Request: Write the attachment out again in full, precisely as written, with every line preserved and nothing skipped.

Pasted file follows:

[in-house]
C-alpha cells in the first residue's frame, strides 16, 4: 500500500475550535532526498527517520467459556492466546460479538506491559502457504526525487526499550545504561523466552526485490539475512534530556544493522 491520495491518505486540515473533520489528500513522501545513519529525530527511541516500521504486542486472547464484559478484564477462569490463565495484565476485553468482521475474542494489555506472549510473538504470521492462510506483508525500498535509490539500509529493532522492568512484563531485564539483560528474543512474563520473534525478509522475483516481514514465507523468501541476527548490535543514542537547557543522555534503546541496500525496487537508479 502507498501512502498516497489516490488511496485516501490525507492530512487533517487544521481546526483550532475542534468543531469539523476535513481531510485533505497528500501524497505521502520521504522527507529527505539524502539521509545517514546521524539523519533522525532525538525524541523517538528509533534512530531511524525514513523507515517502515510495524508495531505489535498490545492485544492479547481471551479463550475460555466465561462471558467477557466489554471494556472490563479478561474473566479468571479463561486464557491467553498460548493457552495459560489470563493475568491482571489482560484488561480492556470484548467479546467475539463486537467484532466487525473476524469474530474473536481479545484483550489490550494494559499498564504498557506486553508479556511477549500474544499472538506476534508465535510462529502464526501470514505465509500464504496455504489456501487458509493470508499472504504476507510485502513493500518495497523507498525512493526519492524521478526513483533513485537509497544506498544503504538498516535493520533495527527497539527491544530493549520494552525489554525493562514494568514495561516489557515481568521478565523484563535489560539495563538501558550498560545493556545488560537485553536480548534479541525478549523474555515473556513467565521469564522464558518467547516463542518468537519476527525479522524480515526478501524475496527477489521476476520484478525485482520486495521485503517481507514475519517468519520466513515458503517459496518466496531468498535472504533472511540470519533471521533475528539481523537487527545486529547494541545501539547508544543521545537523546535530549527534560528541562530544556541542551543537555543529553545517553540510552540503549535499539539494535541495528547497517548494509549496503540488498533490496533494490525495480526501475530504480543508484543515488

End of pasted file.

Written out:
[in-house]
C-alpha cells in the first residue's frame, strides 16, 4: 500500500475550535532526498527517520467459556492466546460479538506491559502457504526525487526499550545504561523466552526485490539475512534530556544493522 491520495491518505486540515473533520489528500513522501545513519529525530527511541516500521504486542486472547464484559478484564477462569490463565495484565476485553468482521475474542494489555506472549510473538504470521492462510506483508525500498535509490539500509529493532522492568512484563531485564539483560528474543512474563520473534525478509522475483516481514514465507523468501541476527548490535543514542537547557543522555534503546541496500525496487537508479 502507498501512502498516497489516490488511496485516501490525507492530512487533517487544521481546526483550532475542534468543531469539523476535513481531510485533505497528500501524497505521502520521504522527507529527505539524502539521509545517514546521524539523519533522525532525538525524541523517538528509533534512530531511524525514513523507515517502515510495524508495531505489535498490545492485544492479547481471551479463550475460555466465561462471558467477557466489554471494556472490563479478561474473566479468571479463561486464557491467553498460548493457552495459560489470563493475568491482571489482560484488561480492556470484548467479546467475539463486537467484532466487525473476524469474530474473536481479545484483550489490550494494559499498564504498557506486553508479556511477549500474544499472538506476534508465535510462529502464526501470514505465509500464504496455504489456501487458509493470508499472504504476507510485502513493500518495497523507498525512493526519492524521478526513483533513485537509497544506498544503504538498516535493520533495527527497539527491544530493549520494552525489554525493562514494568514495561516489557515481568521478565523484563535489560539495563538501558550498560545493556545488560537485553536480548534479541525478549523474555515473556513467565521469564522464558518467547516463542518468537519476527525479522524480515526478501524475496527477489521476476520484478525485482520486495521485503517481507514475519517468519520466513515458503517459496518466496531468498535472504533472511540470519533471521533475528539481523537487527545486529547494541545501539547508544543521545537523546535530549527534560528541562530544556541542551543537555543529553545517553540510552540503549535499539539494535541495528547497517548494509549496503540488498533490496533494490525495480526501475530504480543508484543515488